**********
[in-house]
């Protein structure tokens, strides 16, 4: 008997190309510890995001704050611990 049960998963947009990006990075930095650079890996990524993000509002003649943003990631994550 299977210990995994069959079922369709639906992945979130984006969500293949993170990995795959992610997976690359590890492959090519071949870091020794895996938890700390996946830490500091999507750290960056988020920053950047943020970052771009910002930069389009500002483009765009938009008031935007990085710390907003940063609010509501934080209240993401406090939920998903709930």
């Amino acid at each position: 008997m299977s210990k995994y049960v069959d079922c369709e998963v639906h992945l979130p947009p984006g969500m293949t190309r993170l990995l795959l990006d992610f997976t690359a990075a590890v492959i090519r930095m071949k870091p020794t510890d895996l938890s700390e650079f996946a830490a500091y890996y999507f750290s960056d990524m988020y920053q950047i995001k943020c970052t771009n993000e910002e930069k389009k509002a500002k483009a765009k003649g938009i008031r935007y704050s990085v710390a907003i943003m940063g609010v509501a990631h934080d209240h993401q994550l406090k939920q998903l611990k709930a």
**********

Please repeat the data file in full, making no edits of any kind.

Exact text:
[in-house]
């Protein structure tokens, strides 16, 4: 008997190309510890995001704050611990 049960998963947009990006990075930095650079890996990524993000509002003649943003990631994550 299977210990995994069959079922369709639906992945979130984006969500293949993170990995795959992610997976690359590890492959090519071949870091020794895996938890700390996946830490500091999507750290960056988020920053950047943020970052771009910002930069389009500002483009765009938009008031935007990085710390907003940063609010509501934080209240993401406090939920998903709930």
């Amino acid at each position: 008997m299977s210990k995994y049960v069959d079922c369709e998963v639906h992945l979130p947009p984006g969500m293949t190309r993170l990995l795959l990006d992610f997976t690359a990075a590890v492959i090519r930095m071949k870091p020794t510890d895996l938890s700390e650079f996946a830490a500091y890996y999507f750290s960056d990524m988020y920053q950047i995001k943020c970052t771009n993000e910002e930069k389009k509002a500002k483009a765009k003649g938009i008031r935007y704050s990085v710390a907003i943003m940063g609010v509501a990631h934080d209240h993401q994550l406090k939920q998903l611990k709930a």